It's tough to explain what makes the aggravating "Morning Show" mess appealing

In a show centered on ambitious women in TV media, it's disappointing to see them ceding control to conniving men

By Melanie McFarland

Senior Critic

Published October 21, 2023 2:00PM (EDT)

Reese Witherspoon in "The Morning Show" (Apple TV+)
Reese Witherspoon in "The Morning Show" (Apple TV+)

Something has always irritated me about explaining the appeal of “The Morning Show” by citing its messiness. That’s a legitimate answer, but it’s also too pat for a show that’s a ‘90s network primetime soap masquerading as a prestige drama. Power struggles! Backstabbing! Surprise hookups! Sometimes I’m forced to remind myself that the action takes place in Manhattan, not on some mythical version of Melrose in Los Angeles.

But during “Strict Scrutiny,” its writer Bill Kennedy clicks a puzzle piece into place right around the time the UBA’s staff reacts to the 2022 SCOTUS leak tipping off the Supreme Court’s intent to overturn Roe v. Wade.

The news breaks while most of the staff are attending a UBA-Valentino fundraiser for the Fashion Institute of Technology and sends Alex (Jennifer Aniston) scrambling to assemble coverage for her next show. As she and Chip (Mark Duplass) brainstorm on what to include, she directs him to pull a famous quote Ruth Bader Ginsburg shared about the case with members of the Senate Judiciary Committee grilling her in 1993.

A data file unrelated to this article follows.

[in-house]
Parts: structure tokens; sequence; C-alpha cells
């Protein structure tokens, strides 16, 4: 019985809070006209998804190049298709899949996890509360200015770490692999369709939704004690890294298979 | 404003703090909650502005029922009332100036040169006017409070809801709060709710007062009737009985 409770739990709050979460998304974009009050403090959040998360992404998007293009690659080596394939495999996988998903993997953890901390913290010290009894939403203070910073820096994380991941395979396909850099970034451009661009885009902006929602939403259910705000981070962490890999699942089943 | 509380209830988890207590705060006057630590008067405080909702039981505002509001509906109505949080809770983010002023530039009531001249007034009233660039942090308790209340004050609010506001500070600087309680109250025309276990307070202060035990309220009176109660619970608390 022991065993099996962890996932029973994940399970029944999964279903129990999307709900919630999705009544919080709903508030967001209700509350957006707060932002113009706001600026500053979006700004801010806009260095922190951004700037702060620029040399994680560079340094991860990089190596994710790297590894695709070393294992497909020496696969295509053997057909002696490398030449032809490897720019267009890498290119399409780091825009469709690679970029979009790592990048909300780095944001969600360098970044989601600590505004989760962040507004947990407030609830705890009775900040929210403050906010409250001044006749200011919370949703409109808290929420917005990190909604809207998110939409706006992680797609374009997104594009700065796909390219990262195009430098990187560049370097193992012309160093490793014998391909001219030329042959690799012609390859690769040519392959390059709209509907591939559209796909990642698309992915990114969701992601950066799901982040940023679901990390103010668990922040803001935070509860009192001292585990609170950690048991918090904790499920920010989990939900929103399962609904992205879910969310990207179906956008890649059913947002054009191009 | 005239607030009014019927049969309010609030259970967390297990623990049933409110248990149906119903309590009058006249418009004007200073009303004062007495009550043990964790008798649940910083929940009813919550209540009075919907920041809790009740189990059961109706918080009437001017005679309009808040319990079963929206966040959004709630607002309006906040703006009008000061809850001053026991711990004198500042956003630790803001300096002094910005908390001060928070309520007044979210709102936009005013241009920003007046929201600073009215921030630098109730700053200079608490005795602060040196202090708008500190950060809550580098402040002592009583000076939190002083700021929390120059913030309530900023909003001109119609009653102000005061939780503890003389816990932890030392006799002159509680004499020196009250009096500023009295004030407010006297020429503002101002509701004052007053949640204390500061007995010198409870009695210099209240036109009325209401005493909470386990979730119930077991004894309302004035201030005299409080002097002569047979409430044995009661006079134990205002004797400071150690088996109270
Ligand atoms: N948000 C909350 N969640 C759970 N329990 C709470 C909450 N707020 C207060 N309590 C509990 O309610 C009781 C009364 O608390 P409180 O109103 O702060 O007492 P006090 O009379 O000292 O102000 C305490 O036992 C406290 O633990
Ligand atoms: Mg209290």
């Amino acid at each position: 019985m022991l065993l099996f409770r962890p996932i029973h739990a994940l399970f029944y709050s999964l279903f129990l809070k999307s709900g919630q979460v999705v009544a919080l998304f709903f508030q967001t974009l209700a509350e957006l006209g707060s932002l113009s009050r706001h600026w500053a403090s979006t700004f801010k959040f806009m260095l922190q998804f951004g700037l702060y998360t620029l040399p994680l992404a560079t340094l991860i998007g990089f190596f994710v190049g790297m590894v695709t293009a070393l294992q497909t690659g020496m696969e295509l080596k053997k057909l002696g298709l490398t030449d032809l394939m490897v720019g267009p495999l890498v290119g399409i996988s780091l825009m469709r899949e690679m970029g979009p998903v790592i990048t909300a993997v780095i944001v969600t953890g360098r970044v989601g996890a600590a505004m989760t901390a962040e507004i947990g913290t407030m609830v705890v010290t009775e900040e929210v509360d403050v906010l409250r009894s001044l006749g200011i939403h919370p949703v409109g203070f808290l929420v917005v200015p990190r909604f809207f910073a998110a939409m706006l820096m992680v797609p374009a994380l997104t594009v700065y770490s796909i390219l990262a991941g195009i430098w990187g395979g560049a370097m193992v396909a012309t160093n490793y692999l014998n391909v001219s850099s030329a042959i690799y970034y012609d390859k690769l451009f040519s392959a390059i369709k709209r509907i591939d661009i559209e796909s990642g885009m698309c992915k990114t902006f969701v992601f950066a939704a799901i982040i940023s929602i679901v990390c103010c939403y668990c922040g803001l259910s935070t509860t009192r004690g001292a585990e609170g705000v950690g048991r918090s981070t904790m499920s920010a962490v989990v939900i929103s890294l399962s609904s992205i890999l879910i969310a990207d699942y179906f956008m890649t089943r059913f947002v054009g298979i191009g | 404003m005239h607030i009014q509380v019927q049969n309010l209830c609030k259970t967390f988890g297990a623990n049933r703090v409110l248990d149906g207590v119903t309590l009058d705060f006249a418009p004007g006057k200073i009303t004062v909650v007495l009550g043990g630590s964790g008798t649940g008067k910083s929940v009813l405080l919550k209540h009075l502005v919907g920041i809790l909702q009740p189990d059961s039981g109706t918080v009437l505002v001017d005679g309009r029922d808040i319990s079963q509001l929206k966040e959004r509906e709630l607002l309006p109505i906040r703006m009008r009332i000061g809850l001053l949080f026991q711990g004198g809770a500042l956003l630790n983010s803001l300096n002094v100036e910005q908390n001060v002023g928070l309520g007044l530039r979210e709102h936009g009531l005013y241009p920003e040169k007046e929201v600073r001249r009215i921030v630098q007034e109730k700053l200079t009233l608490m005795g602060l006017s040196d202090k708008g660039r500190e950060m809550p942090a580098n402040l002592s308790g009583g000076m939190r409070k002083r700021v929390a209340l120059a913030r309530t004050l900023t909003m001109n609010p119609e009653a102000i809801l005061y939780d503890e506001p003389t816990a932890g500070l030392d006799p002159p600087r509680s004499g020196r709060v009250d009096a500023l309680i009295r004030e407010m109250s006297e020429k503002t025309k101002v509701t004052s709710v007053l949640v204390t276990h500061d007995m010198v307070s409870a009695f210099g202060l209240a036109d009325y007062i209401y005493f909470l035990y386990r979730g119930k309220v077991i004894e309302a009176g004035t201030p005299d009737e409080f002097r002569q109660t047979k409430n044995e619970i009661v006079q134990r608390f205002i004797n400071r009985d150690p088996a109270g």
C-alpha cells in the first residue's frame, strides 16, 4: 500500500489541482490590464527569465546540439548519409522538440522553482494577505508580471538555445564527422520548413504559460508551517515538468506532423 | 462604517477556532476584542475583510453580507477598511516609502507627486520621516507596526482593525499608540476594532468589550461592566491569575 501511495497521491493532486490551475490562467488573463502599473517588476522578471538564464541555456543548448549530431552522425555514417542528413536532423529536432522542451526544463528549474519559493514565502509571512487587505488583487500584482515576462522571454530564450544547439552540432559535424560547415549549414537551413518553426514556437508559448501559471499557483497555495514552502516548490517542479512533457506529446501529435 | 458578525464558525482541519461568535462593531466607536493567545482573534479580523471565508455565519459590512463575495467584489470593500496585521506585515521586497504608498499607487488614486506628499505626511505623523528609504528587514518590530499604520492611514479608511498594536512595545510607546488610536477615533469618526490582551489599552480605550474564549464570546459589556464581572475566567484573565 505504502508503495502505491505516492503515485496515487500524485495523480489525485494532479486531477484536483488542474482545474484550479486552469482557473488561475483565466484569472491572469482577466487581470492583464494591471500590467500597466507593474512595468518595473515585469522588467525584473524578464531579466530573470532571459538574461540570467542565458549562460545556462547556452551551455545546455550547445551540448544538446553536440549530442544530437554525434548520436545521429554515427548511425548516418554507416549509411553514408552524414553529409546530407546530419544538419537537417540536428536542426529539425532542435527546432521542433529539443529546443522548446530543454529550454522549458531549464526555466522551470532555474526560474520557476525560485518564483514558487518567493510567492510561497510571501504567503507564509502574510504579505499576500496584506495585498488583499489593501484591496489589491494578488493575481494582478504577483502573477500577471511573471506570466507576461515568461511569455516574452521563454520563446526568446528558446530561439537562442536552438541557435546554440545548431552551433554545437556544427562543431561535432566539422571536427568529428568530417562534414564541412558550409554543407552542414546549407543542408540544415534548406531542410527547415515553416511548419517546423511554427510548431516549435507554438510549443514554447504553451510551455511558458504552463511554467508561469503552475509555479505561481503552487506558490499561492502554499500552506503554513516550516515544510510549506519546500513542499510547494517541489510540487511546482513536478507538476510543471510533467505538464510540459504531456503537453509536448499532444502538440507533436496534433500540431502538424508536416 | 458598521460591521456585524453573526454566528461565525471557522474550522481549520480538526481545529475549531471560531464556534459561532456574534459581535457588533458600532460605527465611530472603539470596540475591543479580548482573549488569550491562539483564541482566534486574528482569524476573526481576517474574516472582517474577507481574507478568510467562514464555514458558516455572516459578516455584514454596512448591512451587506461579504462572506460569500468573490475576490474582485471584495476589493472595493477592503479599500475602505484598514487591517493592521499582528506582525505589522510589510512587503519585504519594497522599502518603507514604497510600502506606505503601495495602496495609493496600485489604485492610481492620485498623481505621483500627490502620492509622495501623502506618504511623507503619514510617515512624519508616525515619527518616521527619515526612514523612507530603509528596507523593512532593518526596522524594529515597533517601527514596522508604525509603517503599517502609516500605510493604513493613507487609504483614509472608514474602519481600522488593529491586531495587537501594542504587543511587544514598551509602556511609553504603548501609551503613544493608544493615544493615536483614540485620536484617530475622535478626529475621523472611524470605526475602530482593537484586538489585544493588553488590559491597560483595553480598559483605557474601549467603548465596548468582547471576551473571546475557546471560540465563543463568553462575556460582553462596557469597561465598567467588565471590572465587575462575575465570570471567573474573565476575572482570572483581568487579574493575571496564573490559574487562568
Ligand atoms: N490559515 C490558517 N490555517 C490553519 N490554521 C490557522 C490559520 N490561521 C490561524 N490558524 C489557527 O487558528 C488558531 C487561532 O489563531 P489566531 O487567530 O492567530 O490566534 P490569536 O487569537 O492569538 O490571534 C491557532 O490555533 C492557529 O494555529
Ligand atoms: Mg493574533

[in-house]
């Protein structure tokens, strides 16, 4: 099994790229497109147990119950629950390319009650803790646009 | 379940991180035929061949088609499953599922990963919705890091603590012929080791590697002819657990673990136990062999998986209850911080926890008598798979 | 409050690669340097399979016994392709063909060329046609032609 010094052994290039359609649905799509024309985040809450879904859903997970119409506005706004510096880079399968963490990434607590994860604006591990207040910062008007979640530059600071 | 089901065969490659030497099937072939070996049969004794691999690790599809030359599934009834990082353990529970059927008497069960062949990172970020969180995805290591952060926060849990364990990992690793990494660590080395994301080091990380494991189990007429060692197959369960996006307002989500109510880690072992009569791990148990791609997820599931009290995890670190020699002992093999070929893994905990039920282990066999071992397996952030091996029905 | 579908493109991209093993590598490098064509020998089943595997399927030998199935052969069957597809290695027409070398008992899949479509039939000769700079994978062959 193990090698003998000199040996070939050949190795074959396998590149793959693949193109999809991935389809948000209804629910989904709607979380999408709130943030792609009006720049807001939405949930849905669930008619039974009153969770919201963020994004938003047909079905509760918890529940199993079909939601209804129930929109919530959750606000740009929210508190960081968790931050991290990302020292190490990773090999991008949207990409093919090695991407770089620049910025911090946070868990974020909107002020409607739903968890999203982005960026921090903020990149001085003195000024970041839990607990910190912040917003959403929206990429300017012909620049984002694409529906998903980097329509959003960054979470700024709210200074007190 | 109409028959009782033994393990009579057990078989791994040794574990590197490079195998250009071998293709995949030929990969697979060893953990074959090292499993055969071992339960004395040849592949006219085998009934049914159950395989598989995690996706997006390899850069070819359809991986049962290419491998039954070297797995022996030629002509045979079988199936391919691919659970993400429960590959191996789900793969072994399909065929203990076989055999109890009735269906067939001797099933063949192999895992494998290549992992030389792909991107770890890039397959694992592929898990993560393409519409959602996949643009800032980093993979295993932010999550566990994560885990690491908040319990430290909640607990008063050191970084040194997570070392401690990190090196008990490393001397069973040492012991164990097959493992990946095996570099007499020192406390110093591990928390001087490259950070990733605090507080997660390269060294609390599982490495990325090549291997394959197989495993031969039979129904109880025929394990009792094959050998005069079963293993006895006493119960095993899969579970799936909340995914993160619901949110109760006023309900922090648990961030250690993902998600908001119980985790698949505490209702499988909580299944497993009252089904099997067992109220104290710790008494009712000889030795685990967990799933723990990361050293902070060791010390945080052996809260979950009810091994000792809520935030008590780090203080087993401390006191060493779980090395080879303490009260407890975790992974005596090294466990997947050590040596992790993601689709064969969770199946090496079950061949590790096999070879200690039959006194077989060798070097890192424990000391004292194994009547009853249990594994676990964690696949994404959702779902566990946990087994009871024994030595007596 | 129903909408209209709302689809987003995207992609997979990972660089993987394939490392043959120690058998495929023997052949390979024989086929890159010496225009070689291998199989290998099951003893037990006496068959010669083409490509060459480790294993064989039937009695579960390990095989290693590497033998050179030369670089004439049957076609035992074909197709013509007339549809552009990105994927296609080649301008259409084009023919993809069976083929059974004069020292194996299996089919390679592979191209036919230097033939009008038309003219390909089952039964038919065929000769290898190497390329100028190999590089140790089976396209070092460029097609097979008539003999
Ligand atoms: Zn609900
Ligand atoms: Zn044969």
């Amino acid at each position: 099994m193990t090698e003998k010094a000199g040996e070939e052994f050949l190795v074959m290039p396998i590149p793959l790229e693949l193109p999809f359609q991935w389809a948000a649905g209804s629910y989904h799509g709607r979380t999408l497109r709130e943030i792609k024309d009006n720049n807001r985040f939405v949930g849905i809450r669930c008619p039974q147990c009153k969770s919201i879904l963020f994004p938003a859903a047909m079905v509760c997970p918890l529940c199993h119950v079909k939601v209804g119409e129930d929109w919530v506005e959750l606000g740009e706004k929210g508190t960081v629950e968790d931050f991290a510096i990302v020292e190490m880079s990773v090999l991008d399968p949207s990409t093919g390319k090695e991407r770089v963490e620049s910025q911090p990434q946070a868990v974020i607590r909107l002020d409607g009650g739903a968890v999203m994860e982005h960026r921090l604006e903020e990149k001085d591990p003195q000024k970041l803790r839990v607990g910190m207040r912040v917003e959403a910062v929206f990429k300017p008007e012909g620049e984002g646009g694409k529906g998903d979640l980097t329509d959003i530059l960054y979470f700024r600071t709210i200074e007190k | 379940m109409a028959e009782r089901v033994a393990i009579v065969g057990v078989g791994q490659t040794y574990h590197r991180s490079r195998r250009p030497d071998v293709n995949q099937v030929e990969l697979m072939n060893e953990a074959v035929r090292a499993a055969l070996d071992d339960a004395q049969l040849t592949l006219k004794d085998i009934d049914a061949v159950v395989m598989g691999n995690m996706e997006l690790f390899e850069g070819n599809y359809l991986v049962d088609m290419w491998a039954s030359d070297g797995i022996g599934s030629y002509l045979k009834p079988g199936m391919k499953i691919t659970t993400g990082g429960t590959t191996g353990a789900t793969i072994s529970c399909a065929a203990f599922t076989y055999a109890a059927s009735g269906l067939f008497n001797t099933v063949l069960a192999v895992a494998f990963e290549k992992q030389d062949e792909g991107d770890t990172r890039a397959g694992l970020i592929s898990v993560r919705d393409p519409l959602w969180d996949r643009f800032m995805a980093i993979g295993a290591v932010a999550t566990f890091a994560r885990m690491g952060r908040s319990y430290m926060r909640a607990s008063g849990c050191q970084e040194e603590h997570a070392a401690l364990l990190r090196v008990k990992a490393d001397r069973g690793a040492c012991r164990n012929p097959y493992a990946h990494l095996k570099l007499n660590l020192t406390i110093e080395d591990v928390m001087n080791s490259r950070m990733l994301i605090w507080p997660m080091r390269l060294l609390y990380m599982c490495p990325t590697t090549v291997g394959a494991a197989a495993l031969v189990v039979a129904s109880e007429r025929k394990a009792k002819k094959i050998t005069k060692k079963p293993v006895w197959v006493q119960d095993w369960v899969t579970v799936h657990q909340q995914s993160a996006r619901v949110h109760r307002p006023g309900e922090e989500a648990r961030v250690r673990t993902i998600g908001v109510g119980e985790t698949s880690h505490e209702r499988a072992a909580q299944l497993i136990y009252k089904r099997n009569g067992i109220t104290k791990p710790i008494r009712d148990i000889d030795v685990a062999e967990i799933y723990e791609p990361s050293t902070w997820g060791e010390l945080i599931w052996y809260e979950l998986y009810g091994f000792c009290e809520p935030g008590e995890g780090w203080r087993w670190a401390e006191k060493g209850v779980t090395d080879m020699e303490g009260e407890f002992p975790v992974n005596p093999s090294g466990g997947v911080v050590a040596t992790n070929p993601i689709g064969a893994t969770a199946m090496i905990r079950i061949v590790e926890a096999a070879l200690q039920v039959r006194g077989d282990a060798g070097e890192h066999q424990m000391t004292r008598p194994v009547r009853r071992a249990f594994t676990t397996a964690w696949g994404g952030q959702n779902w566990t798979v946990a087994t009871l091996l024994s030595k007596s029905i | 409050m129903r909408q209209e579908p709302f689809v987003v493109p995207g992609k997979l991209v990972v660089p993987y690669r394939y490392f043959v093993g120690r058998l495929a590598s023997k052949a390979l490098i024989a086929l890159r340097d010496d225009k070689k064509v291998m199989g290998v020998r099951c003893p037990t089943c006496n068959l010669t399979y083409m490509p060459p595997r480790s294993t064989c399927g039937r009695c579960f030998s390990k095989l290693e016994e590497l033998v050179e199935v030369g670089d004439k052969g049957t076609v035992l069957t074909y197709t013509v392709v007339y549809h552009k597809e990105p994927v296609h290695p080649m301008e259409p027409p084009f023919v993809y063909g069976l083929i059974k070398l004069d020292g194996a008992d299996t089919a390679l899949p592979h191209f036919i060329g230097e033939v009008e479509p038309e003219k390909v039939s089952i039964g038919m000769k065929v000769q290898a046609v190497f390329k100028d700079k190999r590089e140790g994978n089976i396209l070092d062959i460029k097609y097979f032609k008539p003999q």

“It is essential to woman's equality with man that she be the decisionmaker, that her choice be controlling,” Ginsburg said. Small details like that point to an intelligence and reason behind the season’s overall arc, since that quote's essential meaning contradicts everything each woman in this show represents and does. In this seventh episode, Paul Marks (Jon Hamm) gains more leverage over two of UBA’s most powerful women. Oh wait – that’s not how we’re supposed to view his tumble into the sheets with Alex Levy (Jennifer Aniston), who has only recently recovered from having her affair with her on-air partner and the company resident sexual predator, the late Mitch Kessler, made public.  

 The Morning ShowJon Hamm and Jennifer Aniston in "The Morning Show" (Apple TV+)Alex is smart and unintimidated by Paul, with whom she spars in a one-on-one interview and scores a win by getting him to admit, on camera, that he exploited a young college student by co-opting her million-dollar idea, leading her to attempt suicide.

That student grew up to be . . . news division president Stella Bak (Greta Lee). Even if Alex didn’t know that, she would surely absorb the lesson from that incident that this is a man who toys with people. Or maybe not, because shortly after the cameras turn off and her crew leaves, Alex and Paul – journalist and source, and at this point possibly future employee and boss – start sleeping together.

None of the women in this show have a firm grip on their destinies.

Simultaneously Paul offers Stella — the person he nearly drove to off herself — the top job at UBA which, at the moment, belongs to Cory Ellison (Billy Crudup). And Stella, a highly intelligent woman, doesn’t just flirt with the opportunity, she gets thisclose to letting Paul put a ring on it. To slow herself down Stella broaches her quandary confidentially to devoted producer Mia Jordan (Karen Pittman), admitting she feels queasy about selling out Cory after he’s been so good to her, the always levelheaded Mia sets her straight.